Can a cell grow new mitochondria after they have been damaged by free radicals?

Tom Matthews tmatth at netcom.ca
Sat Aug 8 01:36:33 EST 1998


For those in bionet.neuroscience who are new to this thread. William
<uoftruth at ix.netcom.com> is an intelligent, sincere, friendly,
appreciative, and respectful 18 year old who recently began asking some
very interesting questions and catalyzing some very interesting
discussions.

ufotruth at ix.netcom.com wrote:
> 
> Tom Matthews,
> 
> In your opinion do you think there is anyway that braincells could be
> replaced somehow or divide without causing memory loss? If you even
> have any ideas please post them on here.

I am not any kind of expert in neuroscience. The reason why I added
bionet.neuroscience to the ng list for this portion of the thread is to
get some input about just such questions.

> I think it is very important
> that a way is created to either replace damaged/dying/dead braincells
> or let other braincells divide without causing memory loss.

Or completely fix/prevent the damage and loss of the brains cells which
we have.

> It may be
> very hard or take another 500 years to accomplish BUT it must be
> possible. In my opinion almost nothing is impossible.

That's the spirit!

> Also, I was just thinking. If you did not replace damaged brain cells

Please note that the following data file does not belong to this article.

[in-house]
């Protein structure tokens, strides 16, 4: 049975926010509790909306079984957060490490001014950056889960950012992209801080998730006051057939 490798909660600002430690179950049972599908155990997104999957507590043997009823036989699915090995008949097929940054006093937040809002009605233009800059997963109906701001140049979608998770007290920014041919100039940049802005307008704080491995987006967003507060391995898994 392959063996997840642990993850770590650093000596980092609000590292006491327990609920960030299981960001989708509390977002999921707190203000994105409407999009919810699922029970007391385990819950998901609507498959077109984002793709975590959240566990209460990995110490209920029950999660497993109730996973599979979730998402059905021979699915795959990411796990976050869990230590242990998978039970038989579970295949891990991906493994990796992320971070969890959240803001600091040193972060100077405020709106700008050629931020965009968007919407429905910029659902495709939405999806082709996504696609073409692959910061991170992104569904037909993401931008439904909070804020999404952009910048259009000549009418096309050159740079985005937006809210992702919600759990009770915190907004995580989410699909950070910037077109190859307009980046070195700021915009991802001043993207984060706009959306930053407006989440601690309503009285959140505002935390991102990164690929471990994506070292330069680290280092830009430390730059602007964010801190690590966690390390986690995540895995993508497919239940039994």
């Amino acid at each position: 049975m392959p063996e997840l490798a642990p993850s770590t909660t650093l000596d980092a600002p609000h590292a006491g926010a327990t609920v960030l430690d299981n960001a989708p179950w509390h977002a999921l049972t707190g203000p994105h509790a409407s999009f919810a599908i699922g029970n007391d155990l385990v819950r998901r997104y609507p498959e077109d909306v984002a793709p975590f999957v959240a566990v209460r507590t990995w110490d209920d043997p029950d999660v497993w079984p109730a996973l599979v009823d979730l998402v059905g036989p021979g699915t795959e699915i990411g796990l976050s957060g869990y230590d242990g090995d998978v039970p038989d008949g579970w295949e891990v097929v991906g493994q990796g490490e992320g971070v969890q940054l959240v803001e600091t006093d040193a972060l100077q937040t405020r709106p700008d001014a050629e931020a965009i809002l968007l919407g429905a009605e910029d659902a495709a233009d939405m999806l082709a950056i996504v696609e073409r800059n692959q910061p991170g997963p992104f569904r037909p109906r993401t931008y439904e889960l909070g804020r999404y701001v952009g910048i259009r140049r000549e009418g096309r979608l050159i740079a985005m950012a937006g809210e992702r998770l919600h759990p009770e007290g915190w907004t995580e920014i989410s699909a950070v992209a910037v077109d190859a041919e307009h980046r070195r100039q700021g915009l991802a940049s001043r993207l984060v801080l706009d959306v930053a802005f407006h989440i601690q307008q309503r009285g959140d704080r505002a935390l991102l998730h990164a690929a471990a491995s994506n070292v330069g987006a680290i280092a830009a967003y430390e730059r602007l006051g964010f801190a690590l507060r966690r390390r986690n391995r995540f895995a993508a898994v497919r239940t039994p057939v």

> they would die anyway and you would have memory loss.

That is correct. It *the* major cause of the memory loss from
Alzheimer's disease, and *a* major cause of all mental decline with
aging.

> So, I guess it
> could be memory loss with healthy brain cells verses memory loss with
> dead brain cells.

Yes, in this sense if you could induce a new cell to replace every dying
brain cell this would be a major benefit. While the interconnections and
synapse states of the old cell might be lost, the new cell would quickly
become integrated into the brain and contribute to the overall activity.
In addition, the distributed nature of memory might allow the new cell
to "learn" the role of the old one from the other cells, so that little
or now memory would be lost.

> Thank you very much for all of your very informative responses and
> posts! Take care and have a great day!

See what did I tell you.
It is such a pleasure (and so rare on the ngs) to have genuine
appreciation like this that one feels "compelled" to respond in kind.

--Tom 
Tom Matthews
 
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